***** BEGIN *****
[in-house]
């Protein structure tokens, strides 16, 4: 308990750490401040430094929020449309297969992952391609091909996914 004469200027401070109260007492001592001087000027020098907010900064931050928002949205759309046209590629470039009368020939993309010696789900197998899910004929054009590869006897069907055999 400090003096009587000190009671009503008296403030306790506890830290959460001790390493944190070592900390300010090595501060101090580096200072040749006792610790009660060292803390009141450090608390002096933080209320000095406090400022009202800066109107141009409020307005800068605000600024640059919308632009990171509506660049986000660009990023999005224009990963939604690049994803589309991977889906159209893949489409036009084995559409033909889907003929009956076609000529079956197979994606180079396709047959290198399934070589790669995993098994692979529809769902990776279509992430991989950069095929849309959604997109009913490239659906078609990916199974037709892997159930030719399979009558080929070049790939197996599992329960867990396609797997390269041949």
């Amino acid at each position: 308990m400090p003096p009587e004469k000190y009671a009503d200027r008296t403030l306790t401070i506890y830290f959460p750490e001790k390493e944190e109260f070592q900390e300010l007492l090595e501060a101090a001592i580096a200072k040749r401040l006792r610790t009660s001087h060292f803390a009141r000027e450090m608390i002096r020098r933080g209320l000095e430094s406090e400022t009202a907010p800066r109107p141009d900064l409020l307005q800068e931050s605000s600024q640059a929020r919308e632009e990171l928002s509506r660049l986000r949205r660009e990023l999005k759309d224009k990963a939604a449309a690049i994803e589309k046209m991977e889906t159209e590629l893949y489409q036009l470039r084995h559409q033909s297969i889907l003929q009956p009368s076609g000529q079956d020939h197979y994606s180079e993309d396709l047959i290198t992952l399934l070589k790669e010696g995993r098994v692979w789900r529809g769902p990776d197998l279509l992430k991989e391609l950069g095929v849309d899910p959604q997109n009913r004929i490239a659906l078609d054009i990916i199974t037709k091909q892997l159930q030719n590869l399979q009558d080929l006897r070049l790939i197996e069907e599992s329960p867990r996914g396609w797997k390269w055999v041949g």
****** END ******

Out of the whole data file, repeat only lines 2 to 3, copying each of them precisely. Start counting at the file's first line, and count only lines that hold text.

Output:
């Protein structure tokens, strides 16, 4: 308990750490401040430094929020449309297969992952391609091909996914 004469200027401070109260007492001592001087000027020098907010900064931050928002949205759309046209590629470039009368020939993309010696789900197998899910004929054009590869006897069907055999 400090003096009587000190009671009503008296403030306790506890830290959460001790390493944190070592900390300010090595501060101090580096200072040749006792610790009660060292803390009141450090608390002096933080209320000095406090400022009202800066109107141009409020307005800068605000600024640059919308632009990171509506660049986000660009990023999005224009990963939604690049994803589309991977889906159209893949489409036009084995559409033909889907003929009956076609000529079956197979994606180079396709047959290198399934070589790669995993098994692979529809769902990776279509992430991989950069095929849309959604997109009913490239659906078609990916199974037709892997159930030719399979009558080929070049790939197996599992329960867990396609797997390269041949």
């Amino acid at each position: 308990m400090p003096p009587e004469k000190y009671a009503d200027r008296t403030l306790t401070i506890y830290f959460p750490e001790k390493e944190e109260f070592q900390e300010l007492l090595e501060a101090a001592i580096a200072k040749r401040l006792r610790t009660s001087h060292f803390a009141r000027e450090m608390i002096r020098r933080g209320l000095e430094s406090e400022t009202a907010p800066r109107p141009d900064l409020l307005q800068e931050s605000s600024q640059a929020r919308e632009e990171l928002s509506r660049l986000r949205r660009e990023l999005k759309d224009k990963a939604a449309a690049i994803e589309k046209m991977e889906t159209e590629l893949y489409q036009l470039r084995h559409q033909s297969i889907l003929q009956p009368s076609g000529q079956d020939h197979y994606s180079e993309d396709l047959i290198t992952l399934l070589k790669e010696g995993r098994v692979w789900r529809g769902p990776d197998l279509l992430k991989e391609l950069g095929v849309d899910p959604q997109n009913r004929i490239a659906l078609d054009i990916i199974t037709k091909q892997l159930q030719n590869l399979q009558d080929l006897r070049l790939i197996e069907e599992s329960p867990r996914g396609w797997k390269w055999v041949g």